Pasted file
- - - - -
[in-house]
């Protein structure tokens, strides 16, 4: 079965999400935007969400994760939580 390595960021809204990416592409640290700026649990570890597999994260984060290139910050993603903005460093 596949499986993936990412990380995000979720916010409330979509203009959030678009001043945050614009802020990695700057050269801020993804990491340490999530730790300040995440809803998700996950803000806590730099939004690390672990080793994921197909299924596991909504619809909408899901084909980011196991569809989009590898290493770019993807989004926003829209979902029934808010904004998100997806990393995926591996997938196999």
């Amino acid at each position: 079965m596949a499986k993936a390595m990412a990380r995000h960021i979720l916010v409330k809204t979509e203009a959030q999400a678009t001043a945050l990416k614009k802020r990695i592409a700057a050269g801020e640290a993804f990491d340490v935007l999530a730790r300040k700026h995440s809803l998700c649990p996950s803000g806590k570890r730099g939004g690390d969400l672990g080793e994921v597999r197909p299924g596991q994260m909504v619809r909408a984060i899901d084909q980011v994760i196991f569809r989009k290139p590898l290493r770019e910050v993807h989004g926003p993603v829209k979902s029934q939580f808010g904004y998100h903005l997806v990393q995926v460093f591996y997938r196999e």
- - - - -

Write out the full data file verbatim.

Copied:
[in-house]
């Protein structure tokens, strides 16, 4: 079965999400935007969400994760939580 390595960021809204990416592409640290700026649990570890597999994260984060290139910050993603903005460093 596949499986993936990412990380995000979720916010409330979509203009959030678009001043945050614009802020990695700057050269801020993804990491340490999530730790300040995440809803998700996950803000806590730099939004690390672990080793994921197909299924596991909504619809909408899901084909980011196991569809989009590898290493770019993807989004926003829209979902029934808010904004998100997806990393995926591996997938196999």
């Amino acid at each position: 079965m596949a499986k993936a390595m990412a990380r995000h960021i979720l916010v409330k809204t979509e203009a959030q999400a678009t001043a945050l990416k614009k802020r990695i592409a700057a050269g801020e640290a993804f990491d340490v935007l999530a730790r300040k700026h995440s809803l998700c649990p996950s803000g806590k570890r730099g939004g690390d969400l672990g080793e994921v597999r197909p299924g596991q994260m909504v619809r909408a984060i899901d084909q980011v994760i196991f569809r989009k290139p590898l290493r770019e910050v993807h989004g926003p993603v829209k979902s029934q939580f808010g904004y998100h903005l997806v990393q995926v460093f591996y997938r196999e």